The debate over taxes has become somewhat confused since the recession reared its head. Discussions of how Congress should go about matching federal revenues to federal spending have been replaced with arguments over how much and how quickly to increase the budget deficit. Most economists agree that now is not the time for Congress to focus entirely on balancing the federal budget, but what exactly does that mean? Is any increase in the federal budget deficit a good thing right now? And if increasing the budget deficit is acceptable, should we stop worrying about whether anyone is paying their fair share of taxes?
Of course not. As a new paper from Citizens for Tax Justice explains, revenues should usually be raised to cover (at least roughly) government spending, and it should be raised in a progressive way. There are some exceptions for the unusual circumstances we face today, but they are limited.
For example, using deficit-financed government spending to boost the incomes of low-income families can lead to an immediate boost in consumption that helps businesses get through this downturn without being forced to lay off staff or shut down. This can help reduce the severity of a recession. This benefit could outweigh the costs of increasing the national debt, so long as any deficit-financed spending is temporary.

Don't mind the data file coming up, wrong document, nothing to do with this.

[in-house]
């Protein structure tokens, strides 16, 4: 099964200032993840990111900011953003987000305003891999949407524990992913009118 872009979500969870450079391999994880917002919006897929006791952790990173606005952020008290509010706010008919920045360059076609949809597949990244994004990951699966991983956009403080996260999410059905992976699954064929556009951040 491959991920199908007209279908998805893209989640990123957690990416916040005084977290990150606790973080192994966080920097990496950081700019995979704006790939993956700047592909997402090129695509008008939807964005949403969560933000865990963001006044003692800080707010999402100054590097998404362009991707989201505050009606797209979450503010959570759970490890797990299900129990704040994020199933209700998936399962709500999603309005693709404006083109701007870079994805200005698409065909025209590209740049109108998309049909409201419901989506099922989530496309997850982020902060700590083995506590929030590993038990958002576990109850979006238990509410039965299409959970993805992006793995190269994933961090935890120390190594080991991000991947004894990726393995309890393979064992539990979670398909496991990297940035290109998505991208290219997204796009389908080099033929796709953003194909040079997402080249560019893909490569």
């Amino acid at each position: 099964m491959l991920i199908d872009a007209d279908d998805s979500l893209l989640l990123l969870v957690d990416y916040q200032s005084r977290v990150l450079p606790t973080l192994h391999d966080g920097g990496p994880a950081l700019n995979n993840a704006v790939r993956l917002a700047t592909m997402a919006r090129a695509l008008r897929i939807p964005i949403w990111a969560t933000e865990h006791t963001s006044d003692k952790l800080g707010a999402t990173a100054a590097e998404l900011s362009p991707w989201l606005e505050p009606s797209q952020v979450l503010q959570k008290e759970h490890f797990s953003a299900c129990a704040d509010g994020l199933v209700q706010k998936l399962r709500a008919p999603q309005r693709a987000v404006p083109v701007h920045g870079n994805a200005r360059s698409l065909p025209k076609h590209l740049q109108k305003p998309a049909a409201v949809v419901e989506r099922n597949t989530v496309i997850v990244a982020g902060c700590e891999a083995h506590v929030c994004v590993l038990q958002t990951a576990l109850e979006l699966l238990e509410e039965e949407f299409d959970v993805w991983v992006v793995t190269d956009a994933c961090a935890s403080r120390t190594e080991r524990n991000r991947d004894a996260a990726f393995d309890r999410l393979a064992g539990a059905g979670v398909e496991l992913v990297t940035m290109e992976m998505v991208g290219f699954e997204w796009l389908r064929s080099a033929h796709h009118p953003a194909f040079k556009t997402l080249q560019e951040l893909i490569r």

But if Congress turns to deficit-financed measures that mainly increase the incomes of the wealthy -- like reducing capital gains taxes -- the effects on the economy will be very minimal and will not justify the resulting increase in the federal budget deficit and national debt.
In the long-term, taxes must be raised to a level sufficient to pay for federal government services. That must mean repealing most of the Bush tax cuts (or perhaps allowing them to expire at the end of 2010).
There are some lawmakers who seem to think that repealing the Bush tax cuts would be detrimental to the economy. But this simply makes no sense. The economy thrived at the end of the Clinton years, when taxes were higher, and sank severely at the end of the Bush years, after 8 years of lower taxes. This should tell us that lower taxes, overall, are not the answer to saving the economy.